‘Are any of the children interested in getting involved in the business?’ I ask? ‘Grace is’, Ailish says, ‘but I don’t encourage her. She could have an easier life!’. I am surprised to hear this after the effort it took for Ailish herself to convince people to allow her to pursue her chosen career  path. Somehow I get the impression Grace will make her own mind up on the subject, when the time comes.

Fiacri House is just ten minutes drive from Greenville Cottage and I encourage all our guests to go and enjoy this unique evening out in their restaurant, serving locally sourced and produced food, to the highest standards.

IMG_20181209_113451I return home after getting a photograph with Ailish, taken by Don, driving back along those rural and beautiful winding Irish roads, the sun sparking in the December mid day sky. My mind is busy thinking about the fascinating story I have heard. I have people coming later for late lunch and I am going to make Ailish’s delicious savory goats’ cheese tart, followed by one of her delicious desert recipes, like the one of her amazing deserts, photographed in this blog.

I am looking forward to the Spring classes already. While a big part of me wants to return to education soon and take the MA in Art History, Collections and Curating at UCD, there is another big part of me that would love to do a professional cookery course at the Dublin Cookery School. Maybe in time I will do both!

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Gazing from Tipperary: Mary Finn’s Remarkable Journey


‘The colour changes all the time in the landscape’, Mary Finn tells me.  We sit around her kitchen table, in the beautiful light filled home, designed for her and her husband Jim Finn, by Jim’s cousin and their mutual friend Jim Coady, in 1971 when they got married.

We ‘gaze’ at a recent painting of hers which Mary has propped on the shelf to discuss with me. It depicts a scene from Littleton bog, near Thurles, where Mary often goes to take photographs and observe the colours in this unique Irish landscape. ‘Landscapes can be bleak’ she cautions.  The flowers in this piece add life to what is, in reality, a now disused railway track that runs through the bog. They capture the attention of the observer -the gazer. Mary frequently uses photography as a reference point when starting a work of art. She and Jim have both a keen interest in photography.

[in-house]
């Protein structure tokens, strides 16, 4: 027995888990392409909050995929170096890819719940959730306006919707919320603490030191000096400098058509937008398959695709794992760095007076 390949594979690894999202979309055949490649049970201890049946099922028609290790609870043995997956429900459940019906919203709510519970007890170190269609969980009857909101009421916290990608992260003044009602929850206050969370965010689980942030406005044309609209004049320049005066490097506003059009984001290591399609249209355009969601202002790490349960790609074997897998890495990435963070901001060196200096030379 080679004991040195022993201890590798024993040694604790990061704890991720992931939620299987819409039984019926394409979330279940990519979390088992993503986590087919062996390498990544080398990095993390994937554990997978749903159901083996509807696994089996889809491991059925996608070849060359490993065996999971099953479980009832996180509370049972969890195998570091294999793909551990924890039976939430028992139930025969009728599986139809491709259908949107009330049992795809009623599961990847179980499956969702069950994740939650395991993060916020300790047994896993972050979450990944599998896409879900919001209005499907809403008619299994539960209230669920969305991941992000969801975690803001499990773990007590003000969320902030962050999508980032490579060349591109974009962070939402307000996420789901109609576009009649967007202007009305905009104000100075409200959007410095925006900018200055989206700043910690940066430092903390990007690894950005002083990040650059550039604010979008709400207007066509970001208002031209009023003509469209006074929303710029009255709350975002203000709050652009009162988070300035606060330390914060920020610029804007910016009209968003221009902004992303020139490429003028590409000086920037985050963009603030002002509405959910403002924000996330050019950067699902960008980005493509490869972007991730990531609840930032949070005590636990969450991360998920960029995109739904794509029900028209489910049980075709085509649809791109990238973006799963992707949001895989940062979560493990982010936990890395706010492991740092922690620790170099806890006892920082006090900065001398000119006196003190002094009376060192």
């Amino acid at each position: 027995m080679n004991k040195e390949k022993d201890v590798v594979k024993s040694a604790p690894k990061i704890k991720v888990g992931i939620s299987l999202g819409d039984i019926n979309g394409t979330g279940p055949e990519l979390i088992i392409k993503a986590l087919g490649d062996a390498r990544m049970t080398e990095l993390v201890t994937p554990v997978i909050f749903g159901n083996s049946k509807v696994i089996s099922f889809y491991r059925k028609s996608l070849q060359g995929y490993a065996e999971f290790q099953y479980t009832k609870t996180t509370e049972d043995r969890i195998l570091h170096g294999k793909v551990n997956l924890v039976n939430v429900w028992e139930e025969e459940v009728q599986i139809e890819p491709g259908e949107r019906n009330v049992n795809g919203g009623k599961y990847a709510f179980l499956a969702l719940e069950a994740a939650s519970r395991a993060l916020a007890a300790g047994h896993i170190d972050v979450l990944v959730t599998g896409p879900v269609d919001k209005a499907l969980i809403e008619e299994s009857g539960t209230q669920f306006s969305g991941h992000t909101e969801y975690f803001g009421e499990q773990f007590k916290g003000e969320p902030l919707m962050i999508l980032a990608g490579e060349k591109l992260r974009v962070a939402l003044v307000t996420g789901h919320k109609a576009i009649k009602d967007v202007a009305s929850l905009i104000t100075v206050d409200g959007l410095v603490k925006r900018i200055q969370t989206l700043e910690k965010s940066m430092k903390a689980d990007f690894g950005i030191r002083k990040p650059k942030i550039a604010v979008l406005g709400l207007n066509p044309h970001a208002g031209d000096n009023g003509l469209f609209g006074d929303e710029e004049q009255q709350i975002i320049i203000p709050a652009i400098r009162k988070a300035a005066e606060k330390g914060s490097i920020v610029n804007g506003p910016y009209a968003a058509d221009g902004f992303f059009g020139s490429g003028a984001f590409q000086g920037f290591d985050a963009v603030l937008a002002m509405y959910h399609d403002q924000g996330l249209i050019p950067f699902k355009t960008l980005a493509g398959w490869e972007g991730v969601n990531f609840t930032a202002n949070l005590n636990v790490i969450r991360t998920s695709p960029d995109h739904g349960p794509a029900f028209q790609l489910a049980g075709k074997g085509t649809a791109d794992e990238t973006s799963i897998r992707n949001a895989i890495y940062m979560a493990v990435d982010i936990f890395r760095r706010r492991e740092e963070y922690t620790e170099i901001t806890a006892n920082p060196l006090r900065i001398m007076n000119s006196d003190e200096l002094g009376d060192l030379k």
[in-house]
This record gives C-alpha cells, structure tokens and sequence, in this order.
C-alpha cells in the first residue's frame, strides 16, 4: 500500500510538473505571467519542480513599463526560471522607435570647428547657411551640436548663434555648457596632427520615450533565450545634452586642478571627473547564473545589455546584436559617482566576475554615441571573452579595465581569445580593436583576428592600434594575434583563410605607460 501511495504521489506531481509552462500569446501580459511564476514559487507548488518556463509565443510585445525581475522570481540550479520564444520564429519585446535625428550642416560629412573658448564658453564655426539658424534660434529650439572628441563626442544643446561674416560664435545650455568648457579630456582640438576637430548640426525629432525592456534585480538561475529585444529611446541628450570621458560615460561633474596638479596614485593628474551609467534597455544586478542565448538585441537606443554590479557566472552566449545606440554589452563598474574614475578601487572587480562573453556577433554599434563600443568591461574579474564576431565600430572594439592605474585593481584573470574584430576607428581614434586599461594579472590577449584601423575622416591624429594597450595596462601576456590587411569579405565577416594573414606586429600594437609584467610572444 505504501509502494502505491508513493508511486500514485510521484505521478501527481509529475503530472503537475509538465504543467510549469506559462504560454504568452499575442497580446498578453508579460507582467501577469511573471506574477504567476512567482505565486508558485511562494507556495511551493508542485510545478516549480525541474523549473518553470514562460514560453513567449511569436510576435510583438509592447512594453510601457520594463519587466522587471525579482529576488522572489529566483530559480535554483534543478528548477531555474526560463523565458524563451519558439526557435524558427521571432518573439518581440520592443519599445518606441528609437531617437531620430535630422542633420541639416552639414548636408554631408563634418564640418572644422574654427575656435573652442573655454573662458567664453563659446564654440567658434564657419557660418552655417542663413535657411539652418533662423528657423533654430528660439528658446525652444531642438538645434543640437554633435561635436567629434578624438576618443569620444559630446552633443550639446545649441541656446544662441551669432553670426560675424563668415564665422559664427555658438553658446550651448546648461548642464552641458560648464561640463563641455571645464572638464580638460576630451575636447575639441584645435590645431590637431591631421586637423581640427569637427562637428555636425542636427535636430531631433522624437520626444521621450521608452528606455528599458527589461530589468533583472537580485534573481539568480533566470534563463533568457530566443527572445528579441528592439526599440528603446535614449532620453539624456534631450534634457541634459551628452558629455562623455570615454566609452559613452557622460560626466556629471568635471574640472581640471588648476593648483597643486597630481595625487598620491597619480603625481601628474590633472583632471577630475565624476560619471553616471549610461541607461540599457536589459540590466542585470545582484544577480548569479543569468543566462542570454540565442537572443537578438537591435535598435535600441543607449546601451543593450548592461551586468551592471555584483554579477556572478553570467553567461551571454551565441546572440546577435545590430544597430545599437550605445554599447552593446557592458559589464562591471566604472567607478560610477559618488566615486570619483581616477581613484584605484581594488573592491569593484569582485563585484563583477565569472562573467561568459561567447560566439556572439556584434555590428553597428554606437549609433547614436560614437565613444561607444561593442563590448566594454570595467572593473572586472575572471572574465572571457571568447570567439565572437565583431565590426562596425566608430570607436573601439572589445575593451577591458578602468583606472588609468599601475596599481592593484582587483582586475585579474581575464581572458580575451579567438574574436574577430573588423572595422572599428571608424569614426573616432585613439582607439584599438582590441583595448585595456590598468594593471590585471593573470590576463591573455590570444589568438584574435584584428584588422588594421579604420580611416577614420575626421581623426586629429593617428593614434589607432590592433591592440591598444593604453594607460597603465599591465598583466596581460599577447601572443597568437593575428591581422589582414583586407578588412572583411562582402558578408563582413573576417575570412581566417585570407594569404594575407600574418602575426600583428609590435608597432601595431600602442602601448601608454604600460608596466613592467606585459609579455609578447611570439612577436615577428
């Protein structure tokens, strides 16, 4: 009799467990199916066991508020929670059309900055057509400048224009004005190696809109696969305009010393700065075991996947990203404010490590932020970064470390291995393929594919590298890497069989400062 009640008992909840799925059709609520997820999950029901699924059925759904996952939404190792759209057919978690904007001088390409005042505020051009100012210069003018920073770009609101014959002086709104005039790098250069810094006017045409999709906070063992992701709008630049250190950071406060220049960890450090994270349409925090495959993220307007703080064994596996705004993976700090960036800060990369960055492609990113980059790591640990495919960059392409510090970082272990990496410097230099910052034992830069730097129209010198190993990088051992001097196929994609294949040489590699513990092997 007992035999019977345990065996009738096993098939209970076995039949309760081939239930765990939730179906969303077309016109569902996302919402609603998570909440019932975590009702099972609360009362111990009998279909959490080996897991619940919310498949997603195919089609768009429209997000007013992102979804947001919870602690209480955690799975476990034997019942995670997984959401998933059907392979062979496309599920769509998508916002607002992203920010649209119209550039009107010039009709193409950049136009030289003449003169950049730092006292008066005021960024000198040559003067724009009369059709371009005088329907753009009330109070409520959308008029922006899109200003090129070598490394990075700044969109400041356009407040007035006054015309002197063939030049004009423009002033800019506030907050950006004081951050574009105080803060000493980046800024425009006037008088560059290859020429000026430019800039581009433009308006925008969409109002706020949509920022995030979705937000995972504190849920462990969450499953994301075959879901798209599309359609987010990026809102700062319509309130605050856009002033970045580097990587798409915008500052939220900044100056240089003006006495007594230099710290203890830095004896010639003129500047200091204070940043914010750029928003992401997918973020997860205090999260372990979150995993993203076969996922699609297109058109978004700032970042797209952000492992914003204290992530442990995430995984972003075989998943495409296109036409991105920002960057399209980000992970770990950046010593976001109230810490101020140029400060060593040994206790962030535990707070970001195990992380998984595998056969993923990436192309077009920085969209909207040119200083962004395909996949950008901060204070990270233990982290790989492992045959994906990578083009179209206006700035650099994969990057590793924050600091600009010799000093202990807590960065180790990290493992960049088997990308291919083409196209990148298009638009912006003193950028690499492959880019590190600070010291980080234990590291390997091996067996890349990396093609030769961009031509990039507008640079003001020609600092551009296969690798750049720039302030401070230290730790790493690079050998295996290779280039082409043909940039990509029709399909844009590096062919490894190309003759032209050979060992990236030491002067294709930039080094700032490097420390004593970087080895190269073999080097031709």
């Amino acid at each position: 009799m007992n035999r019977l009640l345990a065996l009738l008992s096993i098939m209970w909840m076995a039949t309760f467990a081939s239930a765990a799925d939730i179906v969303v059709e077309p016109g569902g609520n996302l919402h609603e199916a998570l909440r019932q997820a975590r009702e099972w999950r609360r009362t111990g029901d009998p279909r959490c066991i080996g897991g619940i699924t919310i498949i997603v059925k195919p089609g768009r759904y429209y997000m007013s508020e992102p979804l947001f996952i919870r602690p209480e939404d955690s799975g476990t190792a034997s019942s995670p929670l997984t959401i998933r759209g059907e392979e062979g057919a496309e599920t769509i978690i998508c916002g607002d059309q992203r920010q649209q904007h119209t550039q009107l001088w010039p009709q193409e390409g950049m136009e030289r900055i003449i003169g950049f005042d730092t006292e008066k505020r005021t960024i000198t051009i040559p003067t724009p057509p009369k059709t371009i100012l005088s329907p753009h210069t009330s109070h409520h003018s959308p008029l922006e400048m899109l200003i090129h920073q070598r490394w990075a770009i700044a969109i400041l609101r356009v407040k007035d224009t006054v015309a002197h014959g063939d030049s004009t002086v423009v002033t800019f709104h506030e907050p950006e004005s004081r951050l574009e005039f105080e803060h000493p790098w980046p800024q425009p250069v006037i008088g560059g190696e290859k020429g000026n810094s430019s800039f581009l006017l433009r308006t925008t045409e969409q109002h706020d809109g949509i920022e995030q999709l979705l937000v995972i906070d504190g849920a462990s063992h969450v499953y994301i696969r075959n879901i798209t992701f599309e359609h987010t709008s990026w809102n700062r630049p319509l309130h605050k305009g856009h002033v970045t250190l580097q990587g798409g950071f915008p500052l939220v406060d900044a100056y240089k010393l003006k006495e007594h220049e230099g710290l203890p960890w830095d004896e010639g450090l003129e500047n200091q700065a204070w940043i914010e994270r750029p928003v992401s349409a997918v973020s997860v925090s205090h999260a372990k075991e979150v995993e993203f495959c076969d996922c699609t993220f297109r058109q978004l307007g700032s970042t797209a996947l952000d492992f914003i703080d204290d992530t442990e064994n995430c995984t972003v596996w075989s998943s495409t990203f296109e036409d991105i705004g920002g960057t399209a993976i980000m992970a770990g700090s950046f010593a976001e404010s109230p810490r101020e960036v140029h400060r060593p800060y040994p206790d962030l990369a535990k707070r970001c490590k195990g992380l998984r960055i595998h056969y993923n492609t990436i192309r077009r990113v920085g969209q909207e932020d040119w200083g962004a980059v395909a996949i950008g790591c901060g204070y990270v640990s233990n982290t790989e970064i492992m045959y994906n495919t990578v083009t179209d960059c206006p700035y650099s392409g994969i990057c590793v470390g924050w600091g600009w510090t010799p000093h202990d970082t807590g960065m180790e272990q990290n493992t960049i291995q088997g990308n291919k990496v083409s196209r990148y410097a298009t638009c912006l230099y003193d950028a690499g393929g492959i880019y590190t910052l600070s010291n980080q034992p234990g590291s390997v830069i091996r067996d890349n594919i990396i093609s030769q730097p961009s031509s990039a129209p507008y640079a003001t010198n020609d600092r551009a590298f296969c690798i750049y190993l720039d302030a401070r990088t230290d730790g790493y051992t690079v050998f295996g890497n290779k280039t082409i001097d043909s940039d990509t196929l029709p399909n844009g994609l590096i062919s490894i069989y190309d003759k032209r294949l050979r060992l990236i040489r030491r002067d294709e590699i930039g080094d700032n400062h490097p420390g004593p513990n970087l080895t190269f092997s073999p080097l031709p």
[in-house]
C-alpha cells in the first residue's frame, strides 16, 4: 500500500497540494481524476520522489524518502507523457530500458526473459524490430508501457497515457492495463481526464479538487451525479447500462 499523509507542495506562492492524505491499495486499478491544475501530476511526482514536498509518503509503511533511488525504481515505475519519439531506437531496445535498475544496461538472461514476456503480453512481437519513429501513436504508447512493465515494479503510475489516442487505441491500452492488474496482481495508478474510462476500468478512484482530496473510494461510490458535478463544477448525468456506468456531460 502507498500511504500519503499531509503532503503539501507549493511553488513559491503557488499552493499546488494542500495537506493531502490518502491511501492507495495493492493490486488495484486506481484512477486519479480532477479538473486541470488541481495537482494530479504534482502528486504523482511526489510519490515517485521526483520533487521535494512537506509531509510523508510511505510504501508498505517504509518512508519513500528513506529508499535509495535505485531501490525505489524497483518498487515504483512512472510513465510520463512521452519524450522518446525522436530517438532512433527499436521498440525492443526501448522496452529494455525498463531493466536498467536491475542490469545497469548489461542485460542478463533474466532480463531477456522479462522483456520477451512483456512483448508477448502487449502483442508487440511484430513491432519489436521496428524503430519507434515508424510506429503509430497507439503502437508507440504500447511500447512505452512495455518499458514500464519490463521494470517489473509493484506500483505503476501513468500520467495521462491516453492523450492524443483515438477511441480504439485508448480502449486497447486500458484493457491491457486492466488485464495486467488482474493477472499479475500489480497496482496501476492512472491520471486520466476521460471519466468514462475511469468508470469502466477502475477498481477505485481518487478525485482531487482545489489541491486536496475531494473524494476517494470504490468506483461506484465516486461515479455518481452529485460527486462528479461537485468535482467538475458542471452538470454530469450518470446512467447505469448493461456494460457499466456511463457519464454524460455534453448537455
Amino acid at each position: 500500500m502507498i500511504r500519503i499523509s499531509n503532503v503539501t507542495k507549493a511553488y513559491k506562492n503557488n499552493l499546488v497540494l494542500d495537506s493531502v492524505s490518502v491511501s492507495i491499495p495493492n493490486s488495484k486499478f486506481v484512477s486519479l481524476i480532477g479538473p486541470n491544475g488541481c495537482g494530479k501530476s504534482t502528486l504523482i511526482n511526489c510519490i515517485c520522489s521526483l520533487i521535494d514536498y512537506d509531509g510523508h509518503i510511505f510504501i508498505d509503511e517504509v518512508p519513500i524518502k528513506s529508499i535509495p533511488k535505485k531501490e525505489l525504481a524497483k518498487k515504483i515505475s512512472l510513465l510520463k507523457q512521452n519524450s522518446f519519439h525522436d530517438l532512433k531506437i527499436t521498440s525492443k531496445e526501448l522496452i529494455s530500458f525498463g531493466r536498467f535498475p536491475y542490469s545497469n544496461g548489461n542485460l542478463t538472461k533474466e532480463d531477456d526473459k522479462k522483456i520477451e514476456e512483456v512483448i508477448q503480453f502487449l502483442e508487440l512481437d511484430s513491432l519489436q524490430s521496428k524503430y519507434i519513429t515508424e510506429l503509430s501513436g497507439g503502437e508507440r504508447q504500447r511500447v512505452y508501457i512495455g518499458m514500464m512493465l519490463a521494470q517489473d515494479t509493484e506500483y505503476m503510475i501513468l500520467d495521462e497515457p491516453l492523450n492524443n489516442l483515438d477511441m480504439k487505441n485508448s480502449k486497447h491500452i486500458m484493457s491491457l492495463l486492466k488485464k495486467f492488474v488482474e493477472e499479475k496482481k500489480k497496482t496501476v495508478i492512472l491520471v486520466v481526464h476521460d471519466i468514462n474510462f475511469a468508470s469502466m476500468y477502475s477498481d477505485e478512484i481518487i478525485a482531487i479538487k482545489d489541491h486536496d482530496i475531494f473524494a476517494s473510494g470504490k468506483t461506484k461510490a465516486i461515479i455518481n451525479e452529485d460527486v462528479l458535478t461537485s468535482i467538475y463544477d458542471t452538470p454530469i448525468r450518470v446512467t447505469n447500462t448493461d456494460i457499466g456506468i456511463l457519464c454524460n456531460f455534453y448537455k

Our interview touches on the theme of observation frequently. The word used in art theory is ‘the gaze’. It is an interesting verb, the verb ‘to gaze’. In an article about this published in ‘The Chicago School of Media Theory’ journal, Jennifer Reinhardt refers back to The Oxford English Dictionary which defines the verb as: ‘to look fixedly, intently, or deliberately at something’. The Dictionary also mentions that in early use, ‘gaze’ merely meant ‘to look vacantly or curiously about’. The origins of the word, Reinhardt speculates, come from Old Norse and a word meaning to ‘gaw’ – meaning to gape or stare.

Of course ‘gazing’ has become more controversial in recent decades, in art theory and other disciplines, as clearly it can suggest a power dynamic between the observer and the observed. I mention the word is also used in Anthropology, my area of training.  Both disciplines put much emphasis on seeing; how we interpret the world around us; how we give meaning to ‘objects’ or to cultural practices,  our relationships, either through writing ethnography as Anthropologists do – or by painting or drawing.

Recently discussions have revolved around how the objects observed in art can also draw us in and change our perspective, change our way of seeing. Subject and object interact, as such, in this relationship. It is a more equal dynamic.  The art viewer becomes also the observed, rather than just the observer.

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“A Bar at the Folies-Bergère” Édouard Manet Image via Courtaulds Institute

Mary mentions a painting that has intrigued her, Manet’s painting of ‘The Bar of  the Folles Bergere’ where the lady behind the bar observes us from her work place. The female gaze here is powerful, reminding us of the limitations, perhaps, of our own judgements and opinions – the limitations of the critic’s gaze.


‘One of the things that intrigues me is listening to how the observer interprets a work of art’ Mary tells me.  ‘People bring their own experience to the image and different people see different things… it’s amazing. This is what ‘the gaze’ is essentially about for me’ she explains.

This may all sound very ‘theoretical’ – but Mary Finn’s life and her body of work is the product of her keen eye and her ability to see that bit deeper than others. Her work is steeped in local community. This is where her unique artistic ‘gaze’ was initially focused and formed – in Thurles and the surrounding areas. At 71 years of age she has had an eclectic career but one thing has been consistent throughout – the importance of art and what that creative eye can bring to any endeavour.


Mary grew up in Thurles, one of two children. Her Father (Michael) and Mother (Annie) owned and managed a shop called Mixie O Connell’s in Liberty Square and Mary remembers how, as a child, she was always decorating and arranging things in the shop.